Kids and Plastic Surgery
"My boobs are too small!" "I wish I looked like so-and-so" ... exclamations like this have been coming out of teenagers' mouths for ages, a result of the self-esteem issues felt by nearly every adolescent. Nowadays, there are surgeries that can actually change their looks. How young is too young to have plastic surgery?
Chelsea is 16. She had corrective surgery on her nose after she broke it. "I've heard so many horror stories about going to the emergency room to get your broken nose fixed, so I took her straight to the plastic surgeon," says Chelsea's mom, Carla. "Her nose is a lot better, it is pretty."
She now says she wouldn't mind getting liposuction on her thighs and possibly a breast enhancement, but she wants to carefully weigh the decision.
Seventeen-year-old Olivia, an actress, has had several procedures. She got a breast enhancement as a graduation present, had laser treatments to help clear up her skin, and had Restyline injected into her lips to make them look fuller. "I brought in a picture of Angelina Jolie," she recounts. "She's definitely the one that I wanted to have my lips like."
Olivia made sure to do extensive research on her own and went to several doctors before finding one that made her feel comfortable. Ultimately, she explains, "I just decided to use technology to my advantage and make myself happier. I believe that parents should let their kids have plastic surgery if they wish."
Brooke had always been made fun of for her weight, with names like "fat girl" and "chubs," and questions about whether she was pregnant. She always exercised and tried countless diets but nothing seemed to work.
Brooke's mom Cindy hated seeing her daughter so upset. "Brooke's real strong so she held herself together all day long and then she would just break down," she says.
Liposuction and a subsequent tummy tuck, Brooke says, have changed not only her weight but also her life. "Now I go out and people are like 'Oh my gosh, you've changed so much. I just feel confident now and I can go look in the mirror," she says, explaining that she's now down to 158 pounds partly due to a diet and exercise regimen that is finally working.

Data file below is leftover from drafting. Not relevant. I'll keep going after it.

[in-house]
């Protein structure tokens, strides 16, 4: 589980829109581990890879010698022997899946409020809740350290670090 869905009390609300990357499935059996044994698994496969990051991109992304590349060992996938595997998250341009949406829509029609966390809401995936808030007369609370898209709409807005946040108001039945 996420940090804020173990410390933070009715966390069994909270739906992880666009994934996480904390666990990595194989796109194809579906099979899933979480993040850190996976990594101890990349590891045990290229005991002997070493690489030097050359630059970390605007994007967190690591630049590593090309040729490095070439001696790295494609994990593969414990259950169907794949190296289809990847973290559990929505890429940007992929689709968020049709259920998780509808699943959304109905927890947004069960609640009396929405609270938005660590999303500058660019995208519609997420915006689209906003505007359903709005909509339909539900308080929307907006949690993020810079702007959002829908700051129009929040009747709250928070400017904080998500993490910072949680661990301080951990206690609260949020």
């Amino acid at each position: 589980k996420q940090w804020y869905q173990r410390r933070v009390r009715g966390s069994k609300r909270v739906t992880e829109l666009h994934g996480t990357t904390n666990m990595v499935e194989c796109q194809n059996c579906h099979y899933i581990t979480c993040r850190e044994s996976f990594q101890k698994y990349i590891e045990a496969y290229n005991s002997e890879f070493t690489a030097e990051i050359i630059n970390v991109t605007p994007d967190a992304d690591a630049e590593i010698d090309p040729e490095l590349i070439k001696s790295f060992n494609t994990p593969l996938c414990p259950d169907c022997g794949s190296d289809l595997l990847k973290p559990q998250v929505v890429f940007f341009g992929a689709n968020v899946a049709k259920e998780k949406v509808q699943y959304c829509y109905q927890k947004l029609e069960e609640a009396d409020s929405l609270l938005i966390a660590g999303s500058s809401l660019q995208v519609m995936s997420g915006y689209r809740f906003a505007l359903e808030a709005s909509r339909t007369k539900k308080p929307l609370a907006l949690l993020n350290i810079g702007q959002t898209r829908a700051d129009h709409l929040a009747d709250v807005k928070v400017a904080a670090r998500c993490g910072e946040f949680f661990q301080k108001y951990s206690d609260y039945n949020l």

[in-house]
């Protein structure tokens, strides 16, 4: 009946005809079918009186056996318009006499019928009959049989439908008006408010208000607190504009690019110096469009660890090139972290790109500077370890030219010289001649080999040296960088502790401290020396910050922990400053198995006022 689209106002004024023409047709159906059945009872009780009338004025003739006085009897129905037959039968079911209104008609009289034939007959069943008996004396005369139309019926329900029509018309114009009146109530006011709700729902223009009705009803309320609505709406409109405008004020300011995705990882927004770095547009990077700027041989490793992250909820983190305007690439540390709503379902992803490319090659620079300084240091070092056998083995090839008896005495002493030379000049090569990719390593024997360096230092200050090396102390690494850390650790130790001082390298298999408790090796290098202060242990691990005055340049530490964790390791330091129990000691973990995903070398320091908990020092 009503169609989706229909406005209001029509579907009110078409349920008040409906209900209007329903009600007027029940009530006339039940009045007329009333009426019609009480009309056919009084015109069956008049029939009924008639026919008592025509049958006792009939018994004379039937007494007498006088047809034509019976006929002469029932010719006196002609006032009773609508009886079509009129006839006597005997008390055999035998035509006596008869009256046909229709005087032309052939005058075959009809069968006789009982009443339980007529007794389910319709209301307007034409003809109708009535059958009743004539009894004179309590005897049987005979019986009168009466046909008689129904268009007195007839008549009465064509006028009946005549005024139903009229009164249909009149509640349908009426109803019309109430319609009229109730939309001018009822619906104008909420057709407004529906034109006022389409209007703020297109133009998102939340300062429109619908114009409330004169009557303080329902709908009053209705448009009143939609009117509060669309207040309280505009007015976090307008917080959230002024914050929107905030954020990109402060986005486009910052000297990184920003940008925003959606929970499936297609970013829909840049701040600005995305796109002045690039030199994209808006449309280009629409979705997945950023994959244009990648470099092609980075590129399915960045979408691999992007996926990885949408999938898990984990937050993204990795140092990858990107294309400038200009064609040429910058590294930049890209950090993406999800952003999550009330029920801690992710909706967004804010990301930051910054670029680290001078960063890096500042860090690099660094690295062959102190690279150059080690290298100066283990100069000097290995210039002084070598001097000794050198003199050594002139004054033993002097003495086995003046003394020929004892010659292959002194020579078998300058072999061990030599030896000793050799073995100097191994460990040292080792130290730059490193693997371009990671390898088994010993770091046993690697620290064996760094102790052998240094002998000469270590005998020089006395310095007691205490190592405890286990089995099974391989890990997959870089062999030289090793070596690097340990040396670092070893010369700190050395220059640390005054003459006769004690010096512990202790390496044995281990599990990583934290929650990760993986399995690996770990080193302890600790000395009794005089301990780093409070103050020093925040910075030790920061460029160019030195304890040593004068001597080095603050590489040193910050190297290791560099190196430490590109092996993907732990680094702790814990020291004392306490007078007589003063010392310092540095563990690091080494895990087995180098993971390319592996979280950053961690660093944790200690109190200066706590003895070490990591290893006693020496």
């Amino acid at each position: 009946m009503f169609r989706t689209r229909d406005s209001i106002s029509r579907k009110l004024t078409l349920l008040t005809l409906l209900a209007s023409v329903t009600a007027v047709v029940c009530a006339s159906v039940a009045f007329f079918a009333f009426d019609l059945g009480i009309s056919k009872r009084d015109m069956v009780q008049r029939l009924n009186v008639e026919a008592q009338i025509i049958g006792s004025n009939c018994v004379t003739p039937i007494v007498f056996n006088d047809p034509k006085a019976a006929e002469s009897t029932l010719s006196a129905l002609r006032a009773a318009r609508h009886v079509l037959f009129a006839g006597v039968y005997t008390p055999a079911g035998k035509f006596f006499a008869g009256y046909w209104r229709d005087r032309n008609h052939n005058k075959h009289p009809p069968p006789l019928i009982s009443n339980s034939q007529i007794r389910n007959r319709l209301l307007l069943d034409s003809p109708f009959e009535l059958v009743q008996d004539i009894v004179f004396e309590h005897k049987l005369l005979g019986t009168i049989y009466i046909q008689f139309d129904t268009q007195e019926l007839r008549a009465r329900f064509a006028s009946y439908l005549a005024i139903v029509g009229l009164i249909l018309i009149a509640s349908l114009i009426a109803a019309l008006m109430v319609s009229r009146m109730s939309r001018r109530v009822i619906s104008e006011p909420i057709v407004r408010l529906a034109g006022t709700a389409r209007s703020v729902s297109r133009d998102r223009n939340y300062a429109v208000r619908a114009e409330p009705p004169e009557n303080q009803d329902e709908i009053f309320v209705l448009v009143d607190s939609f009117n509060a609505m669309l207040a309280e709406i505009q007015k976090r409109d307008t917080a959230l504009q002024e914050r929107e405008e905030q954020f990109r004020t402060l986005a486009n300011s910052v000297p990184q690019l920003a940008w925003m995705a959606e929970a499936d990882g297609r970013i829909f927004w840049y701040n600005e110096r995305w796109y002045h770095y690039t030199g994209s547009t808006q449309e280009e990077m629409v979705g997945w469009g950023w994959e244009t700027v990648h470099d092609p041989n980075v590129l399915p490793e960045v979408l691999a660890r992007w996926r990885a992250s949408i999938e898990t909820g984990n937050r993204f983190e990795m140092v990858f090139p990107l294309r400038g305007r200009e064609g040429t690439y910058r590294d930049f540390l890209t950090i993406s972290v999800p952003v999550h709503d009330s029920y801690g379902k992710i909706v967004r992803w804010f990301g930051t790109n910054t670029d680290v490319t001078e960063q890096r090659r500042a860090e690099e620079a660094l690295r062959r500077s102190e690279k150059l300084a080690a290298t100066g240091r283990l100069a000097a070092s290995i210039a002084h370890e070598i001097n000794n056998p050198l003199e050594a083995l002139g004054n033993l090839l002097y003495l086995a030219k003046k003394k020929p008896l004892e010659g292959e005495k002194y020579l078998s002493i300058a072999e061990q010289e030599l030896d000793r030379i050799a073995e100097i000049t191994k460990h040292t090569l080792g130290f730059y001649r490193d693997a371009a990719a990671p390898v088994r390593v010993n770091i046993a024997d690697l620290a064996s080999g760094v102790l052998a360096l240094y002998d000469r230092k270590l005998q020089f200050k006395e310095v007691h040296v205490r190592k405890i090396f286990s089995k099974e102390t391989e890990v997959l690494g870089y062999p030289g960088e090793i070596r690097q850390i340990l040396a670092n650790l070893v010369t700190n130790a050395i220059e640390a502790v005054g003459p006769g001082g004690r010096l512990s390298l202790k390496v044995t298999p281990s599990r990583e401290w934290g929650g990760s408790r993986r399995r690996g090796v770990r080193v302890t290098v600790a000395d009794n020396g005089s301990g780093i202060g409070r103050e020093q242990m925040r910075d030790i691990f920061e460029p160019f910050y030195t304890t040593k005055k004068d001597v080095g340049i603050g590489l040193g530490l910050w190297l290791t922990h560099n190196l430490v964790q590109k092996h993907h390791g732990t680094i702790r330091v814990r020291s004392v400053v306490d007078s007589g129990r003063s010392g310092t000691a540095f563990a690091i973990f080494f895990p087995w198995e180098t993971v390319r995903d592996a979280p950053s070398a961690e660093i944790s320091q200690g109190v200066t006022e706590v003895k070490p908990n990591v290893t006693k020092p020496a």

There's no doubt plastic surgery can boost a person's self-confidence but how does it affect children so young, especially because their bodies and minds are still developing? Dr. Jeannette Martello, board-certified plastic surgeon, weighs in on the issue.
"There is a huge controversy on this but most, I'd say the majority of plastic surgeons, board-certified by the American Board of Plastic Surgery, are leaning to have you wait until the age of 18," says Dr. Martello. She stresses the importance of carefully weighing the consequences of breast surgery or any procedure, and believes emotional maturity is even more important than physical maturity in determining whether a teenager is a suitable candidate. "It's not as easy as getting your make up done," she says. "It's not a breakfast breast job, it's not lunchtime lipo. And just because everyone else is doing it, doesn't make it right."
After hearing Dr. Martello's thoughts, Chelsea decides to rethink her desire to get liposuction and a breast enhancement, at least for the time being. "Now that I know there's major risk involved, which I knew there was, it opened my eyes ... but when you want something so bad, you're going to get it done. Maybe I'll wait 'til I'm older but I'm still thinking about it."
Olivia, meanwhile, stands by her decision and feels confident that she was responsible in doing her homework by consulting several physicians before selecting one and moving forward. She advises other teens to make the decision very carefully. "Be sure you're smart about it," she advises. "And know that it is serious."
Dr. Jeannette Martello is editor-in-chief of Skin Deep magazine.
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